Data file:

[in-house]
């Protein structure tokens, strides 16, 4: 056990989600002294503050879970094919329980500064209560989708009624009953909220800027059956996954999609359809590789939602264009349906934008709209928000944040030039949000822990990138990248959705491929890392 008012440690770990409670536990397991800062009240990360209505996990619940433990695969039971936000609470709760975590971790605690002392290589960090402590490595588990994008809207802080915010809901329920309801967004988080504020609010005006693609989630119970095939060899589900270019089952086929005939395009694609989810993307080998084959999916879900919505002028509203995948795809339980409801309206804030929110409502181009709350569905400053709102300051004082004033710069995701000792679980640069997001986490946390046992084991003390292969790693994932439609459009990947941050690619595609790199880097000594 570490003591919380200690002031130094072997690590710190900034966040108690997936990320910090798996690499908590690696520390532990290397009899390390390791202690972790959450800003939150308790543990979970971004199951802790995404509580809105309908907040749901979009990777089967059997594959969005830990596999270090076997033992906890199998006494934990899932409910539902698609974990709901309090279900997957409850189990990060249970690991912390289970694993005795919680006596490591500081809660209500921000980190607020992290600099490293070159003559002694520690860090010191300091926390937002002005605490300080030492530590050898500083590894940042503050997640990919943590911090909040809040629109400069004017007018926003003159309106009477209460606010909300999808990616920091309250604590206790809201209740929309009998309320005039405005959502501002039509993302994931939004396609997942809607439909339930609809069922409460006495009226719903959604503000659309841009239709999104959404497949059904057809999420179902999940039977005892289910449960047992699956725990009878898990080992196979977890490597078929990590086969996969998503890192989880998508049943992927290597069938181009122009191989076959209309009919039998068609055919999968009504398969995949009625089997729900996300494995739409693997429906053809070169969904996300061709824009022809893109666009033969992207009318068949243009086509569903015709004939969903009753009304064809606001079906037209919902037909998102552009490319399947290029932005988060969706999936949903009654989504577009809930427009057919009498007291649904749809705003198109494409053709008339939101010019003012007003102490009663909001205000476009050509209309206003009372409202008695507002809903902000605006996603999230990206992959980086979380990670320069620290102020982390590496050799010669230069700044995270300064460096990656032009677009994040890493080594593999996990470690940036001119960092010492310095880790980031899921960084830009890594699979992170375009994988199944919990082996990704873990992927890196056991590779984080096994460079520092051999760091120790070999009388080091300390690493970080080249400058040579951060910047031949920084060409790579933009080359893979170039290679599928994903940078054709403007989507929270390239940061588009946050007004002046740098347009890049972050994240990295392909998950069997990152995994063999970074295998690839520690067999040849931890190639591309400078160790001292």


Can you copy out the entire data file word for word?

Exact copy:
[in-house]
């Protein structure tokens, strides 16, 4: 056990989600002294503050879970094919329980500064209560989708009624009953909220800027059956996954999609359809590789939602264009349906934008709209928000944040030039949000822990990138990248959705491929890392 008012440690770990409670536990397991800062009240990360209505996990619940433990695969039971936000609470709760975590971790605690002392290589960090402590490595588990994008809207802080915010809901329920309801967004988080504020609010005006693609989630119970095939060899589900270019089952086929005939395009694609989810993307080998084959999916879900919505002028509203995948795809339980409801309206804030929110409502181009709350569905400053709102300051004082004033710069995701000792679980640069997001986490946390046992084991003390292969790693994932439609459009990947941050690619595609790199880097000594 570490003591919380200690002031130094072997690590710190900034966040108690997936990320910090798996690499908590690696520390532990290397009899390390390791202690972790959450800003939150308790543990979970971004199951802790995404509580809105309908907040749901979009990777089967059997594959969005830990596999270090076997033992906890199998006494934990899932409910539902698609974990709901309090279900997957409850189990990060249970690991912390289970694993005795919680006596490591500081809660209500921000980190607020992290600099490293070159003559002694520690860090010191300091926390937002002005605490300080030492530590050898500083590894940042503050997640990919943590911090909040809040629109400069004017007018926003003159309106009477209460606010909300999808990616920091309250604590206790809201209740929309009998309320005039405005959502501002039509993302994931939004396609997942809607439909339930609809069922409460006495009226719903959604503000659309841009239709999104959404497949059904057809999420179902999940039977005892289910449960047992699956725990009878898990080992196979977890490597078929990590086969996969998503890192989880998508049943992927290597069938181009122009191989076959209309009919039998068609055919999968009504398969995949009625089997729900996300494995739409693997429906053809070169969904996300061709824009022809893109666009033969992207009318068949243009086509569903015709004939969903009753009304064809606001079906037209919902037909998102552009490319399947290029932005988060969706999936949903009654989504577009809930427009057919009498007291649904749809705003198109494409053709008339939101010019003012007003102490009663909001205000476009050509209309206003009372409202008695507002809903902000605006996603999230990206992959980086979380990670320069620290102020982390590496050799010669230069700044995270300064460096990656032009677009994040890493080594593999996990470690940036001119960092010492310095880790980031899921960084830009890594699979992170375009994988199944919990082996990704873990992927890196056991590779984080096994460079520092051999760091120790070999009388080091300390690493970080080249400058040579951060910047031949920084060409790579933009080359893979170039290679599928994903940078054709403007989507929270390239940061588009946050007004002046740098347009890049972050994240990295392909998950069997990152995994063999970074295998690839520690067999040849931890190639591309400078160790001292």